I spent last week in Guatemala, leading a group of eight bloggers to visit the work World Vision is doing there and witnessing how that work brings hope to the children, families, and communities we serve.
And it was amazing! These kids are amazing. Their passions for Jesus and for music are all but tangible and contagious. But these passions come from somewhere: a history steeped in violence and loss.
Between the 1970s and early 1990s, political violence in Guatemala led to guerrilla warfare, which in turn led to civil war. The violence of these conflicts tore the country apart, but more significantly, it abducted an entire generation of men. Of fathers. Whether off to fight, killed in the fighting, or fled from the fighting, the effect on their families was the same: The fathers of that generation disappeared.
Since the war’s end, the story has been similar. Without fathers during the war, that generation of children took to the streets and formed gangs, and this form of violence is the one that pervades Guatemala today. Outside of active war zones, Central America in general is one of the most violent regions in the world, mostly a result of gang violence.
Again, violence is stealing and killing and chasing away the fathers of this next generation, leaving single mothers who have to work multiple jobs to support their families. In effect, the children of this generation are abandoned, orphaned even if their parents still live, growing up in the absence of their parents’ love.
What does this abandoned generation do? Exactly what their fathers and by now probably grandfathers did: They take to the streets, forming brotherhoods to replace the families they don’t have. They form gangs.
Some of World Vision’s most important work around the world, in my mind, is in child protection: fighting child labor, child trafficking, and violence against children. This is true in Central America, too. Personally, I don’t see the point of improving a child’s nutrition (for example) if tomorrow he or she will be forced into slave labor or killed by a rival gang. So we combine our efforts holistically, working to address all of a child’s needs together. Child exploitation is the area that angers me most; it's also the focus of World Vision's work that I find most inspiring.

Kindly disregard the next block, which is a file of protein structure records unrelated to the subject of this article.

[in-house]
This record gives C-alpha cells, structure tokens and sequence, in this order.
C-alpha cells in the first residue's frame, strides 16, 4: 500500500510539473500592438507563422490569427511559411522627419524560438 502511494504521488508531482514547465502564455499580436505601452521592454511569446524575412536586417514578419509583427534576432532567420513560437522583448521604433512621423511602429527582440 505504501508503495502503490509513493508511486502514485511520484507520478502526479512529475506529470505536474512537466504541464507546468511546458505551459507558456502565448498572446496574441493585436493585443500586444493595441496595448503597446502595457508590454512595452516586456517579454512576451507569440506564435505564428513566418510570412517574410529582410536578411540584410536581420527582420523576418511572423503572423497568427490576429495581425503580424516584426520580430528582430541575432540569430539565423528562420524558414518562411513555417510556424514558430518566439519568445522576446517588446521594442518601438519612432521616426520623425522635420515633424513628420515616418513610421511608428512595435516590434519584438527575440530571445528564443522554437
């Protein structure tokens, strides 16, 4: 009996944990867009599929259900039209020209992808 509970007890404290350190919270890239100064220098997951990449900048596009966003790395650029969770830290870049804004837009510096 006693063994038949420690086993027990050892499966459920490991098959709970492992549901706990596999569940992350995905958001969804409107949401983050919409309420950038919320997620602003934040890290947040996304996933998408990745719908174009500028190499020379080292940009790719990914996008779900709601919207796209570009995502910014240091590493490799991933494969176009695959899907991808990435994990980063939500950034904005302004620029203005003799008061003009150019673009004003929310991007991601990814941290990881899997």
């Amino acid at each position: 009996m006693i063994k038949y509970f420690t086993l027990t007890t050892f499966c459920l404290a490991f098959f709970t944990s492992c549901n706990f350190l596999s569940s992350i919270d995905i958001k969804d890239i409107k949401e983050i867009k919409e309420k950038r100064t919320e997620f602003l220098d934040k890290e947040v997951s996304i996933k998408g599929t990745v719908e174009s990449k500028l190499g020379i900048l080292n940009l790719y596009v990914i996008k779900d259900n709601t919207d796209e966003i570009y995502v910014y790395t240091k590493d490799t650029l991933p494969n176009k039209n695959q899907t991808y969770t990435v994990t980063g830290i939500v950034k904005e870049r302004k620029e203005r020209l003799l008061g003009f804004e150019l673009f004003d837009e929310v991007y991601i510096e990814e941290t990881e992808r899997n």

What child protection looks like in Guatemala, where gang violence has abducted children, is this: We provide a new source of love (Christian witness) with child protection (getting kids off the street), as well as with education and training, so the children can learn skills that will enable them to build a life outside of the gangs (while receiving access to clean water, hygiene, proper nutrition, etc.) This kind of practical education empowers children to retake control of their lives. It gives them a dream, and through World Vision, that dream becomes hope.
So when a 12-year-old plays a Bach suite for cello, or a 7-year-old wins a national violin competition, or an 18-year-old earns a coveted seat in Guatemala’s national orchestra, it isn’t just a success story. It isn’t just talented kids -- though of course their talents are without question!
When Hector made the national orchestra at 18, he didn’t just get a job; he began a career. That orchestra seat is his for life; what he earned for himself is a career. A different life. A different future.
We go to school plays and concerts to see our kids perform what they’ve learned, showcasing for their families their newly acquired skills, and when we tell them how good they were, their smiles reflect the pride they can take in a job well done. For the music students at World Vision’s youth orchestra in Tinamit, when they do well, when they smile, the joy goes deeper than pride in a job well done. Those smiles reflect hope.
What these young musicians achieve when they succeed in music is the ability to imagine a better future, knowing that it’s possible. They have a dream, a hope, a career path! Having watched their fathers’ generation disappear, having been abandoned, what they’ve worked so hard to earn is a different path, one that leads not to war and death and violence, but life. Hope is a dream made possible.
Not only do these child musicians learn discipline and the language of music and fine motor skills and teamwork; they are given a real chance at a new life. They are given the ability to imagine that possibility. And Hector is proof -- a role model to his fellow students -- that this possibility is within reach. And all of this is made possible because of people like you: World Vision sponsors.
Yes, your faithful monthly contributions help provide clean water and nutrition and healthcare. But they also fund the music school -- and give the possibility of hope as a gift. And when you send them cards and emails and gifts, the children’s relationship with their sponsors helps fill in that void of love that this violence created.
More than anything else, children need love. And children need hope. Be a child’s hope today. Show them that they are loved. Consider sponsoring a child in Guatemala.
See what our other Guatemala bloggers are writing:
Roo Ciambriello: "Mental Buffering"
Caleb Wilde: "A Woman Warrior Fighting Death"
Micha Boyett: "Because this matters"
Shelby Zacharias: "Confucius is wrong. Leave your heart behind"
Zack Hunt: "Visions of Guatemala"
Follow the Guatemala bloggers as we continue to tell the stories of the children, families, and communities whose circumstances have been changed for the better by World Vision’s sponsorship programs.